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Page:Man Who Laughs (Estes and Lauriat 1869) v1.djvu/278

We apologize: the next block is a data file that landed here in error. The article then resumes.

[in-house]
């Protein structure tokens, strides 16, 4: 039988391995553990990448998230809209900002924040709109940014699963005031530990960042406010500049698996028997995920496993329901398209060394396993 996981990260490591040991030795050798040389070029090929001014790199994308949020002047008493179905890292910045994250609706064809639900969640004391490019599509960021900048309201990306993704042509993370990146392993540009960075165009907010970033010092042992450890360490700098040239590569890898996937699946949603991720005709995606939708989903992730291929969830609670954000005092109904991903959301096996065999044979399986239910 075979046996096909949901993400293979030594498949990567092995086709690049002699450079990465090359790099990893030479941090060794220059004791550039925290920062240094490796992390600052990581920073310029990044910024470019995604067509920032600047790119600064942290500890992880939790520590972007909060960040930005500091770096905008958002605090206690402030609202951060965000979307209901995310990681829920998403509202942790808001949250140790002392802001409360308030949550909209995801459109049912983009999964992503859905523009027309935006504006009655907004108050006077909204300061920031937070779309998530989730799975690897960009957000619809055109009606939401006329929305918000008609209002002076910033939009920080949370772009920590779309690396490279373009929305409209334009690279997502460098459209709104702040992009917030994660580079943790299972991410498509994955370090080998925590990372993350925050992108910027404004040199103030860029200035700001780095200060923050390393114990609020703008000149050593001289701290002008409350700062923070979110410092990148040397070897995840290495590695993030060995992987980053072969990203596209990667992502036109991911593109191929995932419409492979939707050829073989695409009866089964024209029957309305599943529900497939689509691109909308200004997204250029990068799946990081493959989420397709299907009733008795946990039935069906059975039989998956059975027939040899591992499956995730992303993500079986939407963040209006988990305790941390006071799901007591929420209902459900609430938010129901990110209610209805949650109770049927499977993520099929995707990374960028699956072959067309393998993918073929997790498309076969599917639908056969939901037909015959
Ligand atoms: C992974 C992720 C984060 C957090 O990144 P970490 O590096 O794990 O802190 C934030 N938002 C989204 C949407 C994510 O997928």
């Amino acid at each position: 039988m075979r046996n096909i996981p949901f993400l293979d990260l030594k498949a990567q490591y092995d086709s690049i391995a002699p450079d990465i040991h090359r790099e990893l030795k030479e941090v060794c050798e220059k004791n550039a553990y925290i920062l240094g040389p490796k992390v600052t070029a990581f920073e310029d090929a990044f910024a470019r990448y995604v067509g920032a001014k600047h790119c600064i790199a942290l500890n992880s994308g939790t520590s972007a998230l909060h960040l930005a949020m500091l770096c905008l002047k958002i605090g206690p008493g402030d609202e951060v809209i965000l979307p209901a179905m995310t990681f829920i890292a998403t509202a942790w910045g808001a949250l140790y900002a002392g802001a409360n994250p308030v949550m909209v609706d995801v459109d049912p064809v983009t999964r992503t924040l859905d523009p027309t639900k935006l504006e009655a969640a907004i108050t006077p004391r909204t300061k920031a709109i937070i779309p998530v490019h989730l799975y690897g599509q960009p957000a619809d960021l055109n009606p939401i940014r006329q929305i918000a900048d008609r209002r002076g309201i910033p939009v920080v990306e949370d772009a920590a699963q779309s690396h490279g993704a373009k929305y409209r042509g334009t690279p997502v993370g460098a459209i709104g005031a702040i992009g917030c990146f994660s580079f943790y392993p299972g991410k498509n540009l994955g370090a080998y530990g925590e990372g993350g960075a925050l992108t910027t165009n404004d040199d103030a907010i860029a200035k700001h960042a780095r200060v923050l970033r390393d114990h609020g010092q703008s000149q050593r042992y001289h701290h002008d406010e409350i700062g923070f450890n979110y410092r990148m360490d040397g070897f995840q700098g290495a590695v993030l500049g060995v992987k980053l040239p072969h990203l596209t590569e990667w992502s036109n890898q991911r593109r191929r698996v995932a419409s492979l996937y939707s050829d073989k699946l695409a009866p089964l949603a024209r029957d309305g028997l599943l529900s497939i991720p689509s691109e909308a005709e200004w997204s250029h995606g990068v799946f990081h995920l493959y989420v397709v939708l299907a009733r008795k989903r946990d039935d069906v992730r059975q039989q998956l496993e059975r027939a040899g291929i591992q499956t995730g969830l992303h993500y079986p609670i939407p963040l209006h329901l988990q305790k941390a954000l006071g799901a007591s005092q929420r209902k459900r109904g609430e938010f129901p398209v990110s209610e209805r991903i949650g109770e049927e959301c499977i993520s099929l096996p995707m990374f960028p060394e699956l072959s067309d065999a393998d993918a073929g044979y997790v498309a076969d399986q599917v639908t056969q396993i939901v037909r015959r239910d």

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ABOVE this couple there was Anne, Queen of England. A very ordinary woman was Queen Anne. She was gay, benevolent, august—to a certain extent. No quality of hers amounted either to a virtue or to a vice. Her flesh was bloated, her wit heavy, her good-nature stupid. She was at once stubborn and weak. As a wife, she was both faithless and faithful,—having favourites to whom she gave her heart, and a husband for whom she kept her bed. As a Christian, she was at once a heretic and a bigot. She had one beauty,—the well-developed neck of a Niobe; the rest of her person was indifferently formed. She was a clumsy coquette, and a chaste one. Her skin was white and fine; she displayed a great deal of it. It was she who introduced the fashion of necklaces of large pearls clasped round the throat. She had a narrow forehead, sensual lips, fleshy cheeks, large eyes, short sight. Her short sight extended to her mind. Beyond a burst of merriment now and then, almost as ponderous as her anger, she lived in a sort of taciturn grumble and a grumbling silence. Words escaped from her which had to be guessed at. She was a mixture of a good woman and a mischievous devil. She liked surprises, which is extremely woman-like. She drank. She had fits of rage; she was violent, a brawler. Anne was a pattern, roughly